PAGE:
Article | May 26, 2021

System Center Virtual Machine Manager (SCVMM) is a management tool for Microsoft’s Hyper-V virtualization platform. It is part of Microsoft’s System Center product suite, which also includes Configuration Manager and Operations Manager, among other tools. SCVMM provides a single pane of glass for managing your on-premises and cloud-based Hyper-V infrastructures, and it’s a more capable alternative to Windows Server tools built for the same purpose.

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Researchers Explore Details of Critical VMware Vulnerability

Article | April 17, 2020

Researchers have published the details of an investigation into CVE-2020-3952, a major vulnerability in VMware's vCenter that was disclosed and patched on April 9. The flaw was given a CVSS score of 10. CVE-2020-3952 exists in VMware's Directory Service (vmdir), which is a part of VMware vCenter Server, a centralized management platform for virtualized hosts and virtual machines. Through vCenter Server, the company says, an administrator can manage hundreds of workloads. The platform uses single sign-on (SSO), which includes vmdir, Security Token Service, an administration server, and the vCenter Lookup Service. Vmdir is also used for certificate management for the workloads vCenter handles.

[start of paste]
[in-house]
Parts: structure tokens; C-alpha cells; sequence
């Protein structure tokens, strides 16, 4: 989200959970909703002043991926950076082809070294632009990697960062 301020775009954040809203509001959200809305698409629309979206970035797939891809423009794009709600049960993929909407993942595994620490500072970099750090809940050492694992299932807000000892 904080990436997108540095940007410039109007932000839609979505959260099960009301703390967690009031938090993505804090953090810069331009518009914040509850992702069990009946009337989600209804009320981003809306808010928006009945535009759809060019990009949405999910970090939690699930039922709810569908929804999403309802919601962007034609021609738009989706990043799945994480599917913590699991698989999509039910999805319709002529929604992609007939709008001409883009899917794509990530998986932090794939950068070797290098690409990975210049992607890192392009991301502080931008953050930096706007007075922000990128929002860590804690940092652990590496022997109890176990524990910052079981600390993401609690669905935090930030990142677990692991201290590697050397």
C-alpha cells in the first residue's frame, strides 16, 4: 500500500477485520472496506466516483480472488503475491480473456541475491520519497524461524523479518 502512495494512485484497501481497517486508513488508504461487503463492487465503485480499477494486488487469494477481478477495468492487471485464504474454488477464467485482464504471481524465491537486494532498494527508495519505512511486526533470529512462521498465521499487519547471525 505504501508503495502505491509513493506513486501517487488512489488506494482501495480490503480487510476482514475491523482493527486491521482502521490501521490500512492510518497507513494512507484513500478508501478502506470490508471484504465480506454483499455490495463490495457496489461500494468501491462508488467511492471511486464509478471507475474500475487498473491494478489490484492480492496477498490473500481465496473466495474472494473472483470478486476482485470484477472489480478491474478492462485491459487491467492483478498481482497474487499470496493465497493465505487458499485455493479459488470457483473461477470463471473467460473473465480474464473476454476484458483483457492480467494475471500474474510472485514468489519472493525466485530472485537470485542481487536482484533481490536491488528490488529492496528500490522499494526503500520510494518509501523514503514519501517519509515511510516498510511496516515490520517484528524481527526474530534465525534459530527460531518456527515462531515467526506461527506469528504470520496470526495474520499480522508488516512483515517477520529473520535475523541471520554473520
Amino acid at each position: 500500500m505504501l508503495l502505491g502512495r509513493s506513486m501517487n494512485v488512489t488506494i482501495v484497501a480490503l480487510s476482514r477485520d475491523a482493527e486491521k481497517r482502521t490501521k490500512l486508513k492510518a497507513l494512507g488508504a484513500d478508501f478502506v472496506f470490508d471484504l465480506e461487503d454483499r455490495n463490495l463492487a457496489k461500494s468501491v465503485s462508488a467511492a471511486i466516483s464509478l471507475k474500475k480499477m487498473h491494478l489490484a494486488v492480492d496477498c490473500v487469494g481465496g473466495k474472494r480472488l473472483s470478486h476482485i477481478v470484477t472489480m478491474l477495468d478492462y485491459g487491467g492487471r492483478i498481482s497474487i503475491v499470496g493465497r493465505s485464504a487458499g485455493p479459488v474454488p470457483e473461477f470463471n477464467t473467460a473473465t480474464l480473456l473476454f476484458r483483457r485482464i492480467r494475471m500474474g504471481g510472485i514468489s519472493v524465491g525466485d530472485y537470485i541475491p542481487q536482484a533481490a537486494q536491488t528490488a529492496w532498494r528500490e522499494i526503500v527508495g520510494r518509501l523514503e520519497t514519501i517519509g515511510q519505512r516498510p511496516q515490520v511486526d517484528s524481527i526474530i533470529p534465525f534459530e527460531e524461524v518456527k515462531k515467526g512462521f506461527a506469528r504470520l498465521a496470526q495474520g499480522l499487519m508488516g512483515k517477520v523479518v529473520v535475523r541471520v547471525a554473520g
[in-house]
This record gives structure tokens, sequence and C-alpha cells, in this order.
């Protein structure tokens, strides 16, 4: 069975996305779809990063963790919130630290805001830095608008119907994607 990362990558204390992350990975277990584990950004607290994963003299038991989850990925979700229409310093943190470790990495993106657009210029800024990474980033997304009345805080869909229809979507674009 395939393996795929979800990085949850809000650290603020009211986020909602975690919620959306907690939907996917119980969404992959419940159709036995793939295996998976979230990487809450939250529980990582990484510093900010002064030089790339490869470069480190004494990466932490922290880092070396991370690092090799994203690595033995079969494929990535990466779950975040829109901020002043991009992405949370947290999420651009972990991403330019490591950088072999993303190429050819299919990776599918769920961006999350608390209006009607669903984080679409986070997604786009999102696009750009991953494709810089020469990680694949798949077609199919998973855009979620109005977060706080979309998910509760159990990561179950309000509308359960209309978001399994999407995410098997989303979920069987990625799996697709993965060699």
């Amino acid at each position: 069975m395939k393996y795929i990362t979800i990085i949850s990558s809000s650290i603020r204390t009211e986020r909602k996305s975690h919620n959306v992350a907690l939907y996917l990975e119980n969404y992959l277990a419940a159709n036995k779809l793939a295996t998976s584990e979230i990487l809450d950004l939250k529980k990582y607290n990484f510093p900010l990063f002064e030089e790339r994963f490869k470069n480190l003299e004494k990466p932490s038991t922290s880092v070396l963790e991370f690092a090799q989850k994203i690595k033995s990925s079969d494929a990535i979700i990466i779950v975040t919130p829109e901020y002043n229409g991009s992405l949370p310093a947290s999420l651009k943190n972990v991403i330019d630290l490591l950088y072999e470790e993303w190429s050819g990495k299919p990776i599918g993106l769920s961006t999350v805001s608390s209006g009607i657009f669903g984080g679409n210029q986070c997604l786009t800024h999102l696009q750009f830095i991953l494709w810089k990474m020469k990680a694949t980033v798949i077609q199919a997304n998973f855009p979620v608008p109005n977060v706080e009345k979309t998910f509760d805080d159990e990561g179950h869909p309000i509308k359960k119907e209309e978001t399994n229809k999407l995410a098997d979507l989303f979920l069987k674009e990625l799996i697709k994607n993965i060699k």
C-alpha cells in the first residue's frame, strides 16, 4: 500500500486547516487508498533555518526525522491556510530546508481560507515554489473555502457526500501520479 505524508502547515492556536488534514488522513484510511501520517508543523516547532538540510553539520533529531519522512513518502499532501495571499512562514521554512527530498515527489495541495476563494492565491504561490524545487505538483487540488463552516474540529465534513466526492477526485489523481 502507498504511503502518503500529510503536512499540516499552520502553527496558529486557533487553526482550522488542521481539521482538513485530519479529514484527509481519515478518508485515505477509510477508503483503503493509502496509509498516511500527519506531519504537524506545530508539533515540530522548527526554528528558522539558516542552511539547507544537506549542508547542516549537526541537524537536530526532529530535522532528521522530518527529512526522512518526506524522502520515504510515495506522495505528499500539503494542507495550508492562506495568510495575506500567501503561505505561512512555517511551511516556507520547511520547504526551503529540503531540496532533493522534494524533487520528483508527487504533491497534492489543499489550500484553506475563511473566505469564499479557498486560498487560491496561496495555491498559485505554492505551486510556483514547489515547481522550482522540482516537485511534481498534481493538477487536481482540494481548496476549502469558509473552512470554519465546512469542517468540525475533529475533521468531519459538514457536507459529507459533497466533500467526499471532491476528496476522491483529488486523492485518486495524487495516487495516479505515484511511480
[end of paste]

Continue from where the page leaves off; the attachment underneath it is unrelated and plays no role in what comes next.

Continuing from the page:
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Virtualizing Broadband Networks: Q&A with Tom Cloonan and David Grubb

Article | June 11, 2020

The future of broadband networks is fast, pervasive, reliable, and increasingly, virtual. Dell’Oro predicts that virtual CMTS/CCAP revenue will grow from $90 million in 2019 to $418 million worldwide in 2024. While network virtualization is still in its earliest stages of deployment, many operators have begun building their strategy for virtualizing one or more components of their broadband networks.

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Computer Aid

Computer Aid operates in the suburbs of Central, & Northern Brisbane (Queensland), and in Melbourne's inner east (Victoria), and can provide a wide range of technology and computer services for your business & personal needs.